Data use spreading in health care

Asking what business intelligence and analytics can do for various industries yields a variety of interesting results, but they all tend to be along similar lines. Collecting and examining data is a great boost for decision-making, and it allows organizations to banish some of the uncertainty that has plagued them for years, unlocking more efficient sales processes and customer care. However, beyond the everyday business world, there are other fields, and what they do with data may change life on very basic levels. These are verticals such as health care, which are using BI in new and innovative ways and reaping the benefits.

New roles emerge
According to Healthcare IT News, the chief data officer is becoming a priority role within fields such as finance and is also coming to health care. This new function is attuned to the pressures placed on hospitals and clinics that need to provide excellent care on an unforgiving schedule. The source indicated these professionals must put non-IT considerations first. They need to coordinate with other departments and create a unified strategy that encompasses data but is not in thrall to it. Information is a tool that can fix problems, but they need to be identified accurately and addressed intelligently.

Seattle Children's CDO Eugene Kolker told the source that it's important for health organizations to build data use teams that cross boundaries between disciplines. This means engaging not just IT experts, but also individuals within the management structure and professionals who actually deal with patients. A united team can tackle complex data sets and make them serve the hospital or clinic's unique BI needs, as well as those common to all types of businesses. Kolker explained that victories in either budgetary efficiency or medical performance tend to lead to more breakthroughs and continuous excellence. This type of development could change the whole experience and practice of health care.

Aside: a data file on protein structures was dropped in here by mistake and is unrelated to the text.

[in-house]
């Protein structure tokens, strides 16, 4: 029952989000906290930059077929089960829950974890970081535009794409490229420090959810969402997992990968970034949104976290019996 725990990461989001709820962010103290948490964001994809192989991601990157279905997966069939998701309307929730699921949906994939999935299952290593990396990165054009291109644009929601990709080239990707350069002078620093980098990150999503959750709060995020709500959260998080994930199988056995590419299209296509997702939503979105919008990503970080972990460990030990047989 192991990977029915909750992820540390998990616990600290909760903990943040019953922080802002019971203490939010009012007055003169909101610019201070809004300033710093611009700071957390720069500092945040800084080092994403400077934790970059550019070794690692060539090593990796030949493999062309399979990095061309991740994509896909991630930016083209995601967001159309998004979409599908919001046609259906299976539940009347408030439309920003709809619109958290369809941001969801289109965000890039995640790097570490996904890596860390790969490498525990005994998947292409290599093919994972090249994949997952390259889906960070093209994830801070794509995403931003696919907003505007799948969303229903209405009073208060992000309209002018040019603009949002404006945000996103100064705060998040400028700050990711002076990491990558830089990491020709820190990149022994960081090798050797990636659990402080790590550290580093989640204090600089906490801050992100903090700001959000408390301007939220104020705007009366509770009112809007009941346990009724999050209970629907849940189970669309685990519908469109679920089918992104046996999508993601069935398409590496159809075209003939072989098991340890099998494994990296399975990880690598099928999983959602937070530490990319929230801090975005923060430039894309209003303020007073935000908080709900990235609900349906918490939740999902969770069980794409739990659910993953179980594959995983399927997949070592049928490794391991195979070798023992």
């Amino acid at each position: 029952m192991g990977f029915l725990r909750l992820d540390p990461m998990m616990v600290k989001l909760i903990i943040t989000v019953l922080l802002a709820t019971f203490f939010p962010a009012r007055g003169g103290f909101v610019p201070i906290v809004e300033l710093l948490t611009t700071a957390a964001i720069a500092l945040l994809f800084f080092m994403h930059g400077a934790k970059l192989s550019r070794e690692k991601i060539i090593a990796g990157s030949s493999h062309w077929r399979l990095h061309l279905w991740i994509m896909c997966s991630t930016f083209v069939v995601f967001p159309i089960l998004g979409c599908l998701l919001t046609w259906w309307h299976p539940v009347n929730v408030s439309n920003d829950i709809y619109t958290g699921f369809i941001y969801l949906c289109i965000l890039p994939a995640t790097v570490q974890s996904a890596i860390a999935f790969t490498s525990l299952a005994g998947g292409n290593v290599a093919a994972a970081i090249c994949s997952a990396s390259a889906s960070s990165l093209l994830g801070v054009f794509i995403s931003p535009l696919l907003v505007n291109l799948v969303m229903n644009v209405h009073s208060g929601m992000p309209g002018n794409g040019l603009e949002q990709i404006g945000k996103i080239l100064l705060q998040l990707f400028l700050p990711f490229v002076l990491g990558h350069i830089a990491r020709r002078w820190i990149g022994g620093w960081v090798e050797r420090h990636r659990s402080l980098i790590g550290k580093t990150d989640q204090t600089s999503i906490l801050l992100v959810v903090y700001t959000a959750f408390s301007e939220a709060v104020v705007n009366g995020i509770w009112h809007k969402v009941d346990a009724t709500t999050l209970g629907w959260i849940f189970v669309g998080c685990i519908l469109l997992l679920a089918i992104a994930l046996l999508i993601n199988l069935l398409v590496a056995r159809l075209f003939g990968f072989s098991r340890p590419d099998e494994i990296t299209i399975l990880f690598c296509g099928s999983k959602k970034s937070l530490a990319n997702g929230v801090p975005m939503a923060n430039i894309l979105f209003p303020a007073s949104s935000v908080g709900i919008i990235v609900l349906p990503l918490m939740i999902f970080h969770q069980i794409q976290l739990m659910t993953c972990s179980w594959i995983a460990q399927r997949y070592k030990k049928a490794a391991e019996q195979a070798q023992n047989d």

The whole team
Getting numerous team members involved in the data analysis process means both training those employees and providing software they can understand in short order. The former issue is a matter for leaders to work out with the HR department, while the latter comes down to the organization's selection of solutions. Products such as Necto 14 have been designed with many different user profiles in mind, meaning their dashboards can shift and display relevant data to whoever is currently using the software. This is an important feature for organizations today that have information pouring in from all types of sources, both inside their own four walls and out.

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